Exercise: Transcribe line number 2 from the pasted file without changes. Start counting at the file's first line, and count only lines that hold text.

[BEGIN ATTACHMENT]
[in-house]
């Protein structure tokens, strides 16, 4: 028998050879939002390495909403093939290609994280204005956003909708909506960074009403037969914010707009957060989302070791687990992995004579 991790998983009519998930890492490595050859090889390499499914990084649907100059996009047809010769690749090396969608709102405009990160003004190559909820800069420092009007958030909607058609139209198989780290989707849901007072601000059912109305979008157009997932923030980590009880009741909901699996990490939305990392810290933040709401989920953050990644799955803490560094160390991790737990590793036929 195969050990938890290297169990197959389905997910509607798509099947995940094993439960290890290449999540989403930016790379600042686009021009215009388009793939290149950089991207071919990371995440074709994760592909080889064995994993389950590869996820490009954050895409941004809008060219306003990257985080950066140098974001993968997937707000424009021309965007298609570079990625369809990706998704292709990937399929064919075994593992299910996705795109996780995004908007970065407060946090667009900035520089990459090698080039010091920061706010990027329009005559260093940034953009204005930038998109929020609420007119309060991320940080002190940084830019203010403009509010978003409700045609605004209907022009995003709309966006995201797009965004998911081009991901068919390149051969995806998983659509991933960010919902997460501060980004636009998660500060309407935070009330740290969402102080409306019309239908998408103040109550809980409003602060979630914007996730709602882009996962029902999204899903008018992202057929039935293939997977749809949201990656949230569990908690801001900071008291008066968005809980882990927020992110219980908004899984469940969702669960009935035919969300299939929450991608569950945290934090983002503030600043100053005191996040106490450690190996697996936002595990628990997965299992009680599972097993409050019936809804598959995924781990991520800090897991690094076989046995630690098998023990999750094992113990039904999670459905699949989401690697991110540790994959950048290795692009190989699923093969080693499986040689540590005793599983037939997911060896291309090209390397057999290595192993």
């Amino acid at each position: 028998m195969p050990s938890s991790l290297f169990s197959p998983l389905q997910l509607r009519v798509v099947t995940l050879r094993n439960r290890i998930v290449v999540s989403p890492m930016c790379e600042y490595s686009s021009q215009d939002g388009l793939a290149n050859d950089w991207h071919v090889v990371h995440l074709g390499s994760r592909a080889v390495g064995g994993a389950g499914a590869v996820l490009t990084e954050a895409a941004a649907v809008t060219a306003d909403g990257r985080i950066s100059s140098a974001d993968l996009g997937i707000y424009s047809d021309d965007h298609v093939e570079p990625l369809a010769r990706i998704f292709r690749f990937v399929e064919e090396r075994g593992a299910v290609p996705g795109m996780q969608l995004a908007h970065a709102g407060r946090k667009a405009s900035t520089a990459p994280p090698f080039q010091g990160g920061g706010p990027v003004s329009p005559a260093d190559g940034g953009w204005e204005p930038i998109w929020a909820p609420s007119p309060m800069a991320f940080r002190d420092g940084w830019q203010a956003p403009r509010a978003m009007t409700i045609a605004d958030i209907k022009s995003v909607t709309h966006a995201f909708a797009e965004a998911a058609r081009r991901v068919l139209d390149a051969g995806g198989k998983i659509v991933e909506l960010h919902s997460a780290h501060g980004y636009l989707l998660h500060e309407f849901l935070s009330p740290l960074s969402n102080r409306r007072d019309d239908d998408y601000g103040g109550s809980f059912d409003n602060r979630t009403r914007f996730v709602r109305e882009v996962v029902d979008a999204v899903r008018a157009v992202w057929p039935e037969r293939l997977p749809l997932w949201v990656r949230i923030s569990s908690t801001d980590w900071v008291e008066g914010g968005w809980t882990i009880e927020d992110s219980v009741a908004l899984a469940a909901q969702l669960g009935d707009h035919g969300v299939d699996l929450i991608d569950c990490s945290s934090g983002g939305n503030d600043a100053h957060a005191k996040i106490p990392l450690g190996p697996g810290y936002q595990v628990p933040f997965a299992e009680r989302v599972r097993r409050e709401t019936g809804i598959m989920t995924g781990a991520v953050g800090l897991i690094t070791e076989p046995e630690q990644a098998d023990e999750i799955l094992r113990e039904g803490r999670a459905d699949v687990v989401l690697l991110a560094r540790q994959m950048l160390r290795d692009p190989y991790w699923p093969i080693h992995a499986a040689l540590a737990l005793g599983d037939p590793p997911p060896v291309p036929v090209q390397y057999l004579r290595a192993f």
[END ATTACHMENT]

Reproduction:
């Protein structure tokens, strides 16, 4: 028998050879939002390495909403093939290609994280204005956003909708909506960074009403037969914010707009957060989302070791687990992995004579 991790998983009519998930890492490595050859090889390499499914990084649907100059996009047809010769690749090396969608709102405009990160003004190559909820800069420092009007958030909607058609139209198989780290989707849901007072601000059912109305979008157009997932923030980590009880009741909901699996990490939305990392810290933040709401989920953050990644799955803490560094160390991790737990590793036929 195969050990938890290297169990197959389905997910509607798509099947995940094993439960290890290449999540989403930016790379600042686009021009215009388009793939290149950089991207071919990371995440074709994760592909080889064995994993389950590869996820490009954050895409941004809008060219306003990257985080950066140098974001993968997937707000424009021309965007298609570079990625369809990706998704292709990937399929064919075994593992299910996705795109996780995004908007970065407060946090667009900035520089990459090698080039010091920061706010990027329009005559260093940034953009204005930038998109929020609420007119309060991320940080002190940084830019203010403009509010978003409700045609605004209907022009995003709309966006995201797009965004998911081009991901068919390149051969995806998983659509991933960010919902997460501060980004636009998660500060309407935070009330740290969402102080409306019309239908998408103040109550809980409003602060979630914007996730709602882009996962029902999204899903008018992202057929039935293939997977749809949201990656949230569990908690801001900071008291008066968005809980882990927020992110219980908004899984469940969702669960009935035919969300299939929450991608569950945290934090983002503030600043100053005191996040106490450690190996697996936002595990628990997965299992009680599972097993409050019936809804598959995924781990991520800090897991690094076989046995630690098998023990999750094992113990039904999670459905699949989401690697991110540790994959950048290795692009190989699923093969080693499986040689540590005793599983037939997911060896291309090209390397057999290595192993």